Over the last few years Shiraz and Syrah wines have enjoyed a steady increase in popularity. In fact the grape varietal is currently the fifth most planted red grape. The popularity of this wine is well deserved. Full bodied and dark, its fruity, peppery flavour is bold and uncompromising, making it an ideal pairing for rich meats and grilled foods of all kinds.
However, before you rush off to buy a bottle it’s important to know exactly what you’re in for.
What’s in a name?
Depending on its point of origin, this wine will either be called Syrah or Shiraz. French, and indeed most European vineyards, label wines of this varietal as Syrah, while new-world producers in Australia, South Africa, and South America favour the term Shiraz.
While both wines use the exact same grape varietal, in recent years a distinct difference has developed between Syrah and Shiraz. Syrah wine tends to be lighter in body, while wines labeled Shiraz will often be full-bodied, rich, and peppery.
One wine, two bodies
So which option should you go for? Well, it all really depends on your preference. When trying to choose between a Syrah and a Shiraz keep the following in mind:
Shiraz: Full bodied with a rich, intense fruity flavour. The wine will most likely feature plum, blackcurrant and plum notes and a distinct peppery flavour. These wines tend to have a higher alcohol content than Syrah thanks to their longer ripening time.
Syrah: Lighter than shiraz with less body. These wines tend to have a more complex flavour profile than shiraz. Expect flavours of cherry, smoke, and plum, as well as a distinct earthiness. Syrah’s are more acidic than shiraz and have softer tannins.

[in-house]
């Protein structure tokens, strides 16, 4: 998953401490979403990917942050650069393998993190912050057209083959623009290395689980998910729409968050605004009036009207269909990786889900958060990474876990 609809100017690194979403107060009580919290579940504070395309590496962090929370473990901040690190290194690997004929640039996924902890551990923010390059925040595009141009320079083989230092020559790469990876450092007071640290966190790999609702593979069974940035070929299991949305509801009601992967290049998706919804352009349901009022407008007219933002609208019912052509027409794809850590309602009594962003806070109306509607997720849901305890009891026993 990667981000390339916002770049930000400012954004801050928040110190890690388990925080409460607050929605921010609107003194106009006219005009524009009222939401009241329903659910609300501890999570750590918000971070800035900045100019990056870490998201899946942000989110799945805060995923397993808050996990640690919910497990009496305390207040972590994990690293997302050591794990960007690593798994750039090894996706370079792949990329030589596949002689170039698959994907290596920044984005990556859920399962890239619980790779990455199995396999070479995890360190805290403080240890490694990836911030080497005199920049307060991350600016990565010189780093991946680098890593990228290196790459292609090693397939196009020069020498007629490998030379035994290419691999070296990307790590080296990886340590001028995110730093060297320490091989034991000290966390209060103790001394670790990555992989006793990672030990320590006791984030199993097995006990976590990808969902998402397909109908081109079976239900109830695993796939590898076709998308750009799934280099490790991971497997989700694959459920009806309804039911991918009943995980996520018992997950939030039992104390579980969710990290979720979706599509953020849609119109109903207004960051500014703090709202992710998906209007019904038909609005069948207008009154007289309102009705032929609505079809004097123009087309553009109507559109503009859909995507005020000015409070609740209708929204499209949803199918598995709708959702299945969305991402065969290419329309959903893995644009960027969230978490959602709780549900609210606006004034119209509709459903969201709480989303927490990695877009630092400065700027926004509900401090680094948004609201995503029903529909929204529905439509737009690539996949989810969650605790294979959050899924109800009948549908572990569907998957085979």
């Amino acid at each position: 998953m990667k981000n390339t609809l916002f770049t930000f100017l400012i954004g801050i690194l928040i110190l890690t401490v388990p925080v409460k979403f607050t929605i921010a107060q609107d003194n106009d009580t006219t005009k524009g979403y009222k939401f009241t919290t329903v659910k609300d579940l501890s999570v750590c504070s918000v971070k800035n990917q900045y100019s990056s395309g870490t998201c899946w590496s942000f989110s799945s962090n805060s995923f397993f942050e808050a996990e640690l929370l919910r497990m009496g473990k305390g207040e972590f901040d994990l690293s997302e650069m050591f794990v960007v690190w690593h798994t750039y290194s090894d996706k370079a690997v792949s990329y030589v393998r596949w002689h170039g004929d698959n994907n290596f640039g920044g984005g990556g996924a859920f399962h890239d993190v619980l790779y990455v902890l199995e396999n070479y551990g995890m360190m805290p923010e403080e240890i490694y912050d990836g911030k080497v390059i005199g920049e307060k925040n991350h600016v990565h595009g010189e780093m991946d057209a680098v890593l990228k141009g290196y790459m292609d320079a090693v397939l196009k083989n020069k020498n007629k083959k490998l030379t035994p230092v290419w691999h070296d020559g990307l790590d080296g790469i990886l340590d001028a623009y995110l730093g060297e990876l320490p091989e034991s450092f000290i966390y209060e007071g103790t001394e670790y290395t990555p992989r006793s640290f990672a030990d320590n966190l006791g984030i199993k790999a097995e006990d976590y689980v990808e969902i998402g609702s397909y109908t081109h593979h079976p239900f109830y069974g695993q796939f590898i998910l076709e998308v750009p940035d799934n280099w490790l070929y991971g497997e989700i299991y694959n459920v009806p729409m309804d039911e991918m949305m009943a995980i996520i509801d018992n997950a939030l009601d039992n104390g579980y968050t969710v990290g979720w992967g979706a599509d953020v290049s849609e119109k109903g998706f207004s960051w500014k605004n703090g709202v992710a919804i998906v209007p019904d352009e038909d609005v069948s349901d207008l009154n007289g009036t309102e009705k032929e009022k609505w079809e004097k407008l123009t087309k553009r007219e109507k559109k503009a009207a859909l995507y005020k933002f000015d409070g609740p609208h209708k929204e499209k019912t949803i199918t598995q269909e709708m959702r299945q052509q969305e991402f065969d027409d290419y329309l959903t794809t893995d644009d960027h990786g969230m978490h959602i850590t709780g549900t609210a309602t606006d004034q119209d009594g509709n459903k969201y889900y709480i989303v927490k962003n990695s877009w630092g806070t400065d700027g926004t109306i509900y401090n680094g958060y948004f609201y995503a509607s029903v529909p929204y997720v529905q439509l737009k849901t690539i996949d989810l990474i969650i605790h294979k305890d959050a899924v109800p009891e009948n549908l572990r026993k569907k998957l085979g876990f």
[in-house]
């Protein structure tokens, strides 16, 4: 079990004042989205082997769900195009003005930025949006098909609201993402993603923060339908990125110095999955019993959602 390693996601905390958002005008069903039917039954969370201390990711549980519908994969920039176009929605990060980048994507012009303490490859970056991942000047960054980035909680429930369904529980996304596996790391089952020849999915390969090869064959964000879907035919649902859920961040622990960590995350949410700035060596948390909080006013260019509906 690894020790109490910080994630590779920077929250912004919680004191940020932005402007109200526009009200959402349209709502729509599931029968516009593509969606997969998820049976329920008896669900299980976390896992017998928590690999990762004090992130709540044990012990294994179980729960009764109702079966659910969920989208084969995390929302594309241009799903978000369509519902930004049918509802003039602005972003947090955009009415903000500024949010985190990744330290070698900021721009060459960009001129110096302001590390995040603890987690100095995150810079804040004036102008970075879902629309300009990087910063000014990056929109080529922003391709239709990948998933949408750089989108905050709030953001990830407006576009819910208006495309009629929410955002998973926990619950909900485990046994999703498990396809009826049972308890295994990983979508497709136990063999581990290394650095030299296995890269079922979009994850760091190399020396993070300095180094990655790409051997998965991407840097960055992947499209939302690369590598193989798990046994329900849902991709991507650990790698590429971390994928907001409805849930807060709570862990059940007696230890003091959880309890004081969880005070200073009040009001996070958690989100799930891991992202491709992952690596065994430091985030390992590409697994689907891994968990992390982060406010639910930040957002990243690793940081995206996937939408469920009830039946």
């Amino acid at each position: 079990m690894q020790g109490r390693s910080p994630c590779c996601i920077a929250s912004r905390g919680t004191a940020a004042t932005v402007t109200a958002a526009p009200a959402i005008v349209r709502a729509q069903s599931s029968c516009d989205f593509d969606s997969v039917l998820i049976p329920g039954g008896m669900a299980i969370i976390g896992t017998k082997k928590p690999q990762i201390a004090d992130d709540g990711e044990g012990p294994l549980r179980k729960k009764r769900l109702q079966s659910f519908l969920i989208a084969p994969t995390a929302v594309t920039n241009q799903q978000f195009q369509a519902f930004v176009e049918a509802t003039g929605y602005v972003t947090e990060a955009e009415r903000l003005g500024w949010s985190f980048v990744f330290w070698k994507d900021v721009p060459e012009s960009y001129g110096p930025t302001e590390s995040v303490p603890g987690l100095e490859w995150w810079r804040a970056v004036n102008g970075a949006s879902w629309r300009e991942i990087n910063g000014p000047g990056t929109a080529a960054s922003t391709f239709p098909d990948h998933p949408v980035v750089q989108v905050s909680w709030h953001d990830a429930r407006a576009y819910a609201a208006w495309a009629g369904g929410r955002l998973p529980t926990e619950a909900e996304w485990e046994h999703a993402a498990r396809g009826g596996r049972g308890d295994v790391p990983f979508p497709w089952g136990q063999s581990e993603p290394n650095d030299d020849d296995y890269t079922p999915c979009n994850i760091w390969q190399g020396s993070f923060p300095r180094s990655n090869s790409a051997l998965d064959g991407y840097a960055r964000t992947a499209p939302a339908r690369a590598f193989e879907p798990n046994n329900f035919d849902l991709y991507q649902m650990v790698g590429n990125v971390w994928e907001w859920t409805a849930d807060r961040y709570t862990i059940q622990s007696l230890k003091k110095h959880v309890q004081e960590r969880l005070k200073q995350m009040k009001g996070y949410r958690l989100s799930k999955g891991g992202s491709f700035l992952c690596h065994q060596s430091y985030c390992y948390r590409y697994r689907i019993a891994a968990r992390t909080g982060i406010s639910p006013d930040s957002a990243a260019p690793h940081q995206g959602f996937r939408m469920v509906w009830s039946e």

While in most cases you can reasonably expect the above flavour profiles to match the wine in question, occasionally the use of these names is not always consistent. Make sure you read the wines description on the label before purchasing.
What to pair them with
Thanks to the differences between Shiraz and Syrah, food pairings can be a little complicated.
Food that goes well with the lighter Syrah might not compliment the full bodied Shiraz, so keep that in mind when picking your poison. Both Syrah and shiraz go extremely well with grilled meats and vegetables, making them perfect wines for sunny days spent around the BBQ. Dark fruit and peppery dishes will bring out the spicy and juicy aspects of both wines. Finally, unless you really know what your doing, try to avoid pairing Syrah or Shiraz with fish dishes.
As the lighter of the two wines, Syrah pairs well with delicate foods. The delicate flavours of lamb pair extremely well with Syrah. Other meats to try included braised beef, grilled chicken, and duck. When it comes to vegetables, grilled peppers, onion, and mushroom will pair well with the wines earthy profile. Thanks to its low tannins Syrah pairs well with aged cheeses. Try some aged gouda, cheddar, or an intense blue cheese to really bring out the flavor.
The full bodied intensity of Shiraz pairs well with fatty grilled meats like pork ribs, beef short rib, and sausages of all kinds. Like Syrah, this wine also pairs well with grilled veggies. It’s also worth giving it a try with certain fruits. Try matching it with some apricot for an intense fruity punch. The strong tannin flavour makes this wine less suited to have with aged cheese.
This is only a small taste of the many foods that pair well with Syrah and Shiraz. Feel free to experiment with different foods and flavors. Cheers!